Together Against Child Labour: Frameworks of the Law
Globally, over 152 million children are still involved in Child Labour.
This morning, when you went on your tea break, did you take a quick look around you? Did you see children working on making your tea, cleaning the stall, sweeping the area around you? It’s such a common sight in India, that we’ve managed to stop noticing it. Here’s the thing - we don’t mean to make you feel bad, but you’re a part of a system that engages children in labour at the cost of their education. The price of your tea is a lot more than the 10 rupees you paid.
As today is the World Day Against Child Labour, let's take a quick look at the relevant Indian and international laws that apply to the protection of children.
Launched in 2002 by the International Labour Organisation (ILO), the World Day against Child Labour is intended to draw attention to the immense scale of child rights violations through child labour across the world. On June 12, governments, organisations, and individuals come together as stake holders of society to highlight the plight of child labourers, and commit resources to eliminating child labour. In 2019, the official ILO theme of the Day is ‘Children shouldn’t work in fields, but on dreams’.
What is Child Labour?
Any work that is harmful to children. It’s as easy as that, but this open ended definition does leave room for a lot of debate. Largely, child labour must be determined on a case by case basis. In general though, it can be stated that any work that harms a child, which is in violation of international laws and national legislation, is illegal child labour. It is anything that makes them choose between working and education.
The term child labour is broad, and includes slavery, sex work, and all other forms of child exploitation.
Here’s the catch - the national laws and international laws are supposed to work in tandem. International Human Rights treaties usually work like this - An international treaty, also called a convention, is drafted, signed, and ratified by countries who are party to that particular convention. Once it has been signed, the ratification process takes place within the country’s national legal system. The ratified treaty is then drafted as national law, which is how the provisions of the treaty is upheld in the courts of member countries.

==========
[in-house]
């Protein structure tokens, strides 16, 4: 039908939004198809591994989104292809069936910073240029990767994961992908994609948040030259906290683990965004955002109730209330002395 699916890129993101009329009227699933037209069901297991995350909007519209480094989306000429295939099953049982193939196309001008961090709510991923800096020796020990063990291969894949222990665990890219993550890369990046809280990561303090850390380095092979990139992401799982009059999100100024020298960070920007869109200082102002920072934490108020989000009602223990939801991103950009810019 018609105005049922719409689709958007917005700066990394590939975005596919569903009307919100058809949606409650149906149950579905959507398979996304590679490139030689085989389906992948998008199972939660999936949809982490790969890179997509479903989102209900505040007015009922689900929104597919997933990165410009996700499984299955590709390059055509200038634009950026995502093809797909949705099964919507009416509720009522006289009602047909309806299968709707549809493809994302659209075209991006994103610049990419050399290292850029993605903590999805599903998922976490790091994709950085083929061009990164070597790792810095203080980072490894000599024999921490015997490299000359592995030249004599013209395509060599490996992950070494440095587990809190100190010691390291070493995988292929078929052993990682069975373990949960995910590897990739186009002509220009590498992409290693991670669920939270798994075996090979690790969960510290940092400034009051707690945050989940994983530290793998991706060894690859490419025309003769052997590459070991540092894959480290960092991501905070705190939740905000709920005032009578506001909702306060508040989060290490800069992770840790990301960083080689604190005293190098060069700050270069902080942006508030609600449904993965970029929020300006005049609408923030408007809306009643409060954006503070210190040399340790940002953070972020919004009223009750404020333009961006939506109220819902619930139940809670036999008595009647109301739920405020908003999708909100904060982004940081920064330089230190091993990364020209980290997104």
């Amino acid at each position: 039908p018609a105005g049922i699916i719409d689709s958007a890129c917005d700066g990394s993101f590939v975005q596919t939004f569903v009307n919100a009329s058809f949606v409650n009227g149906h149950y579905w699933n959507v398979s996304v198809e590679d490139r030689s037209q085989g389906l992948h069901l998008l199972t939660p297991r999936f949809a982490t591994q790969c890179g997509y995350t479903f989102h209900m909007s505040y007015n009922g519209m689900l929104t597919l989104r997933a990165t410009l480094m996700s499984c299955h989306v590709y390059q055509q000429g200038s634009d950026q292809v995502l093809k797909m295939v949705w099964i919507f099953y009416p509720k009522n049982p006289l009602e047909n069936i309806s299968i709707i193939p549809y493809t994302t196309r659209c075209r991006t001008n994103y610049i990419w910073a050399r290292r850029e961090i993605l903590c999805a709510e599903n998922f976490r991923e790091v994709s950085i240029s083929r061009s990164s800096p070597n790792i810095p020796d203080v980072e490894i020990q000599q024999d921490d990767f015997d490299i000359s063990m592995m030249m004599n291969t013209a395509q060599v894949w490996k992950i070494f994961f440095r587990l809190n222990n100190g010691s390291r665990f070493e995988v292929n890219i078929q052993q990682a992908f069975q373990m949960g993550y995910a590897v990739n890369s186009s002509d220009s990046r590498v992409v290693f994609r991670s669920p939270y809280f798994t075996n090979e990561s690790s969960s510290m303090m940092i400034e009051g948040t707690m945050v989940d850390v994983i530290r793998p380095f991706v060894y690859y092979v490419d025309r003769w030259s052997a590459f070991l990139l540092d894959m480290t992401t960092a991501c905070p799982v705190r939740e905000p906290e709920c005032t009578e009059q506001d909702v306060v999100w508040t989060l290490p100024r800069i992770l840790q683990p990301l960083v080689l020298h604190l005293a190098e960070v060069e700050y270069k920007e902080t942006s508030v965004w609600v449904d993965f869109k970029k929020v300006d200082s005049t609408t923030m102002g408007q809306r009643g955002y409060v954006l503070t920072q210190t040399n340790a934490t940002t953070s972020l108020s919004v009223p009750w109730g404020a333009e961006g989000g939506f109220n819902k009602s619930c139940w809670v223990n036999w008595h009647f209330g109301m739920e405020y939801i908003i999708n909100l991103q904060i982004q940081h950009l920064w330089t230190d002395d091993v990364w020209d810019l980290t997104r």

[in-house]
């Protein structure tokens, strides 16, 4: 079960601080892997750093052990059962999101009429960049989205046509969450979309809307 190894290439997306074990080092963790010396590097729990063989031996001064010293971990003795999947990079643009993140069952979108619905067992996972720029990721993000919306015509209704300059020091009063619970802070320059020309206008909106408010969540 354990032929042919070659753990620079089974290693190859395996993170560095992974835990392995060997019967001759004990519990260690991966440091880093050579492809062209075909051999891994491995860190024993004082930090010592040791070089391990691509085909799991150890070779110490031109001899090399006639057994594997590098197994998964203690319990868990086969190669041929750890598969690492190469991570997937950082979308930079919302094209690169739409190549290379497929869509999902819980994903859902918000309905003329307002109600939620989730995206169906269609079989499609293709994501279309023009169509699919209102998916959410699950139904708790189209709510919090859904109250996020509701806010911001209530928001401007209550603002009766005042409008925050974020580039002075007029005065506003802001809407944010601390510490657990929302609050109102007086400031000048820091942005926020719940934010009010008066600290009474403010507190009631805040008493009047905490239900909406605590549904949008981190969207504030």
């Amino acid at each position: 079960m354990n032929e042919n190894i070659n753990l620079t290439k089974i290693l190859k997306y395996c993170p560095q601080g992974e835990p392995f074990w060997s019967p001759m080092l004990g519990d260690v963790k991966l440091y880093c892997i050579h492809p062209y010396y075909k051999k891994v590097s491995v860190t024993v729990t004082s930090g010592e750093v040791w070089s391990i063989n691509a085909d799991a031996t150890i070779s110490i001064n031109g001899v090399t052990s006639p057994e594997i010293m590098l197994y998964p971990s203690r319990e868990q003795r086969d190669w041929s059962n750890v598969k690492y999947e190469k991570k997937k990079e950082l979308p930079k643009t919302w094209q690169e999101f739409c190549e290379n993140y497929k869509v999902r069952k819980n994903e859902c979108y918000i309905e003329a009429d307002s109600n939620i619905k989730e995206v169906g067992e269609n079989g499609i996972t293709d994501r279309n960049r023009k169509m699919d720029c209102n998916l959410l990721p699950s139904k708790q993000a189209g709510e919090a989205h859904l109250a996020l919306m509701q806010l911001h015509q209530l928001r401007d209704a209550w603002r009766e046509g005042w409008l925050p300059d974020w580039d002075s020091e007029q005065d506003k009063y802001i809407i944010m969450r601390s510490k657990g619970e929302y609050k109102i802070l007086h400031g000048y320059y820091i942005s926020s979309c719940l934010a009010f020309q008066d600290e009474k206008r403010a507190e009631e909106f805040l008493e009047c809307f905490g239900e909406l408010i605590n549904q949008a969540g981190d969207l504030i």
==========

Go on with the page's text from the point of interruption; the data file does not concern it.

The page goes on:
Here’s the problem we face in India - some treaties are simply not signed by our country. Others, while signed, are only agreed to with reservations - meaning while signing, the country categorically states that certain obligations of the treaty are simply impossible to fulfil in the context of the country. Therefore, the country accepts the treaty, agrees to it, while rejecting certain clauses.
Of the three international treaties on Child Labour, India is not party to two treaties, and it has signed the third with reservations.
The International Conventions:
According to the UN Convention on the Rights of the Child (CRC), “children have the right to be protected from work that is likely to be hazardous or to interfere with the child's education, or to be harmful to the child's health or physical, mental, spiritual, moral or social development.” The CRC is the landmark international convention on child rights, and provides children with legal rights, standards, and guidelines that are then converted into national Acts and laws. The anti child labour provisions are laid down in Article 32 of the convention. Broadly, it holds member countries to the promise that children and young people shouldn't be able to work until they reach a certain age.